Hep C drug deal frenzy can't be slowed by growing doubts
At the BIO CEO & Investor Conference in New York yesterday, Achillion CEO Michael Kishbauch wrapped up his remarks on the biotech's hepatitis C programs by making it clear that he was angling for a clean buyout for a premium that would "put a silly grin on all our faces." A merger of equals, he made clear, was not his first choice. And he is actively in pursuit of a deal.
Kishbauch has made no secret of his delight that Achillion is positioned at one of the busiest intersections in the R&D world. Captivated by the megablockbuster prospects of a next-gen oral therapy that can quell the hep C virus without the use of interferon injections, which trigger a hornet's nest of adverse effects for many patients, investors have been bidding up the value of Achillion's stock ($ACHN) as well as Idenix ($IDIX), the two independent biotechs which are furthest down the pipeline after the big acquisitions of Pharmasset ($VRUS) and Inhibitex ($INHX).
Kichbauch's theory, widely held in the industry, is that a few key cocktail treatments that can quickly knock down the virus and keep it in check will relatively soon be able to divvy up a $20 billion marketplace. And he believes Achillion holds the ticket for any company looking for the inside track on that drug race.
Bloomberg isn't letting anyone forget, either. In the latest iteration of the spotlight now trained on hepatitis C, the business news service once again stirs the pot of takeover speculation, quoting Raghuram Selvaraju, an analyst with Morgan Joseph TriArtisan, as a believer in the common view that buyouts for Achillion and Idenix are inevitable.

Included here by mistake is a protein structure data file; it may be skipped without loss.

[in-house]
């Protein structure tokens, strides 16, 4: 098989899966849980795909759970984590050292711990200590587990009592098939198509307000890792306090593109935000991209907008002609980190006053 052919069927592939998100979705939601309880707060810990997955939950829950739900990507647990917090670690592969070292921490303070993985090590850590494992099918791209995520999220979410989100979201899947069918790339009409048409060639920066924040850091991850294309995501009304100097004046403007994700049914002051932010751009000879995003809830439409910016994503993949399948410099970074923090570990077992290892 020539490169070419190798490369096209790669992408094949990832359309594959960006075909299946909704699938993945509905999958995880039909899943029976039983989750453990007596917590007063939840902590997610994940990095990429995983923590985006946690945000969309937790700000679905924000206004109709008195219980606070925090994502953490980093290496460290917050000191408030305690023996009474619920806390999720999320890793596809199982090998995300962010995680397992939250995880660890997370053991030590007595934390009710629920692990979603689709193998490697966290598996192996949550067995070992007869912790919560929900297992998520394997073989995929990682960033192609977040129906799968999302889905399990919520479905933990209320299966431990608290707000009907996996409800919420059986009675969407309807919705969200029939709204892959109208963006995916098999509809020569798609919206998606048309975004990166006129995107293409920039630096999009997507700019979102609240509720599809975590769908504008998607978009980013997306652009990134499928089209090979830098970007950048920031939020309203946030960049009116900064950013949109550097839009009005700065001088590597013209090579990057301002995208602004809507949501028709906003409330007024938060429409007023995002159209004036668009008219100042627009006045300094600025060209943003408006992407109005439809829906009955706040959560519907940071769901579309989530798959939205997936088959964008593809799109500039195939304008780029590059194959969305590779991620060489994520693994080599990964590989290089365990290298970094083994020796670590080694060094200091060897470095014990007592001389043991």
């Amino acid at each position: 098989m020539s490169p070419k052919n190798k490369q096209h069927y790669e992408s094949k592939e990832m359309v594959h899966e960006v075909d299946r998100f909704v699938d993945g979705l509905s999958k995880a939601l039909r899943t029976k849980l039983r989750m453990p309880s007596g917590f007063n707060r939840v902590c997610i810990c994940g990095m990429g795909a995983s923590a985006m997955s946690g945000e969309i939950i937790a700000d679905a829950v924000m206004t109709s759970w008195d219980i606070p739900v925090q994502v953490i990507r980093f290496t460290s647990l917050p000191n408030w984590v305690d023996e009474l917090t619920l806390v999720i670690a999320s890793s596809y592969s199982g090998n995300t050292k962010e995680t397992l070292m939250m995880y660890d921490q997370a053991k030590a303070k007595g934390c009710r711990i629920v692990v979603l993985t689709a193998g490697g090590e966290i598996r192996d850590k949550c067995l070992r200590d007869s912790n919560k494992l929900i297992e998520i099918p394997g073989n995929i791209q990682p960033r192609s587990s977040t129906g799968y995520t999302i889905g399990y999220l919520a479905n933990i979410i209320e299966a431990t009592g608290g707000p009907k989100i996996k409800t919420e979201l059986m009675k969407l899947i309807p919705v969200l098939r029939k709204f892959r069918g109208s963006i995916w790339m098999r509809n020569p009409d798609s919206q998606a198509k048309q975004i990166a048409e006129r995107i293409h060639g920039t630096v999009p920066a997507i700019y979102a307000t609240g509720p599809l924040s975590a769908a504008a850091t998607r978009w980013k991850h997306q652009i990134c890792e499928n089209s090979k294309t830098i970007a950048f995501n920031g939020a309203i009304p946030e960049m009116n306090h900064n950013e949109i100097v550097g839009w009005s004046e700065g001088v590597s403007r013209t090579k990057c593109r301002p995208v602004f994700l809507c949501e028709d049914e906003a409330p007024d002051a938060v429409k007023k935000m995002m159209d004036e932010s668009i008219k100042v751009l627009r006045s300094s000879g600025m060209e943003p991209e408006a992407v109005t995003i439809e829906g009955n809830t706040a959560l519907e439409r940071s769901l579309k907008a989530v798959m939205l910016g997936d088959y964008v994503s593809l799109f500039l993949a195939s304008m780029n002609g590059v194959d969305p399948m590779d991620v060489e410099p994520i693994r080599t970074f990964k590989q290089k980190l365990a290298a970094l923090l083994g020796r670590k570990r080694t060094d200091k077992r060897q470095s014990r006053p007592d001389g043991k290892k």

"I don't think either of these companies will remain independent very long," Selvaraju said in a telephone interview. "I think we'll see both of them out of there by the end of the year."
Looking for further proof? Shares of BioCryst ($BCRX) spiked 17% this morning on its release touting positive preclinical results for BCX5191, a hepatitis C drug that supposedly has rung all the key bells: Signs of potent pan-genotype antiviral activity in its in vitro and in vivo work.
Normally, preclinical results don't warrant much attention in the biotech world. But that was before Pharmasset was acquired for close to $11 billion. The overheated response, though, is earning some frowns in the Big Pharma world. Moncef Slaoui, GlaxoSmithKline's ($GSK) R&D chief, has now joined Sanofi's ($SNY) Chris Viehbacher in voicing doubts about the sums being paid for risky experimental programs. Time will tell whether the hep C buyout frenzy has already peaked, or whether the speculators can still cash in.
Who's next on hep C biotech buyout hit list?
Achillion Pharma CEO talks up sale amid Hep C trials
Idenix gets good news on hep C trial, but can't compete with Gilead
Bristol-Myers reports interferon-free cures in small PhII hep C study